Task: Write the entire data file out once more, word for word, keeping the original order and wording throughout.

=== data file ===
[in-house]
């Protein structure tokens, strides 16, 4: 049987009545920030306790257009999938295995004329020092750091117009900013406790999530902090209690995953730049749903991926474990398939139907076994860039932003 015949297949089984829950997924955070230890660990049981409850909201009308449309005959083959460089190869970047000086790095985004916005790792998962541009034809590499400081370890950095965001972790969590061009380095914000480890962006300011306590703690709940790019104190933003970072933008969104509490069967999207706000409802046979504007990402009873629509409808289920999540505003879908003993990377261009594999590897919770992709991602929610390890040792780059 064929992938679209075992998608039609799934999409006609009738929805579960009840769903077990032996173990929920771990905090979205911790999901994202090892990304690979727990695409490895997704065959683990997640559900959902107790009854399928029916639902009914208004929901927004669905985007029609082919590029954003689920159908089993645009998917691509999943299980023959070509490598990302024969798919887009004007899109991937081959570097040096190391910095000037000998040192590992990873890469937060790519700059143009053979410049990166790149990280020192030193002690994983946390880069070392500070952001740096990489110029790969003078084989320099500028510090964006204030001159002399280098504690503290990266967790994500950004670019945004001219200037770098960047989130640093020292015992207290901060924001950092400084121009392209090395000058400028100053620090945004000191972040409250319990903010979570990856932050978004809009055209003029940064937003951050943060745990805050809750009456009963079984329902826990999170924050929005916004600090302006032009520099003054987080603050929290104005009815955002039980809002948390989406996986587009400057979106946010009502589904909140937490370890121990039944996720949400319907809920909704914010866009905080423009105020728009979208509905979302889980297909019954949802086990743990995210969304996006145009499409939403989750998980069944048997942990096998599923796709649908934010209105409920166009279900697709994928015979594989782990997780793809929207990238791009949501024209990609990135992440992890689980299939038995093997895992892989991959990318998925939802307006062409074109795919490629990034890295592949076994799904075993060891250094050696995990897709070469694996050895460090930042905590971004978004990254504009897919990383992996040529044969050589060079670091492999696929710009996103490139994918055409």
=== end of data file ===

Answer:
[in-house]
């Protein structure tokens, strides 16, 4: 049987009545920030306790257009999938295995004329020092750091117009900013406790999530902090209690995953730049749903991926474990398939139907076994860039932003 015949297949089984829950997924955070230890660990049981409850909201009308449309005959083959460089190869970047000086790095985004916005790792998962541009034809590499400081370890950095965001972790969590061009380095914000480890962006300011306590703690709940790019104190933003970072933008969104509490069967999207706000409802046979504007990402009873629509409808289920999540505003879908003993990377261009594999590897919770992709991602929610390890040792780059 064929992938679209075992998608039609799934999409006609009738929805579960009840769903077990032996173990929920771990905090979205911790999901994202090892990304690979727990695409490895997704065959683990997640559900959902107790009854399928029916639902009914208004929901927004669905985007029609082919590029954003689920159908089993645009998917691509999943299980023959070509490598990302024969798919887009004007899109991937081959570097040096190391910095000037000998040192590992990873890469937060790519700059143009053979410049990166790149990280020192030193002690994983946390880069070392500070952001740096990489110029790969003078084989320099500028510090964006204030001159002399280098504690503290990266967790994500950004670019945004001219200037770098960047989130640093020292015992207290901060924001950092400084121009392209090395000058400028100053620090945004000191972040409250319990903010979570990856932050978004809009055209003029940064937003951050943060745990805050809750009456009963079984329902826990999170924050929005916004600090302006032009520099003054987080603050929290104005009815955002039980809002948390989406996986587009400057979106946010009502589904909140937490370890121990039944996720949400319907809920909704914010866009905080423009105020728009979208509905979302889980297909019954949802086990743990995210969304996006145009499409939403989750998980069944048997942990096998599923796709649908934010209105409920166009279900697709994928015979594989782990997780793809929207990238791009949501024209990609990135992440992890689980299939038995093997895992892989991959990318998925939802307006062409074109795919490629990034890295592949076994799904075993060891250094050696995990897709070469694996050895460090930042905590971004978004990254504009897919990383992996040529044969050589060079670091492999696929710009996103490139994918055409």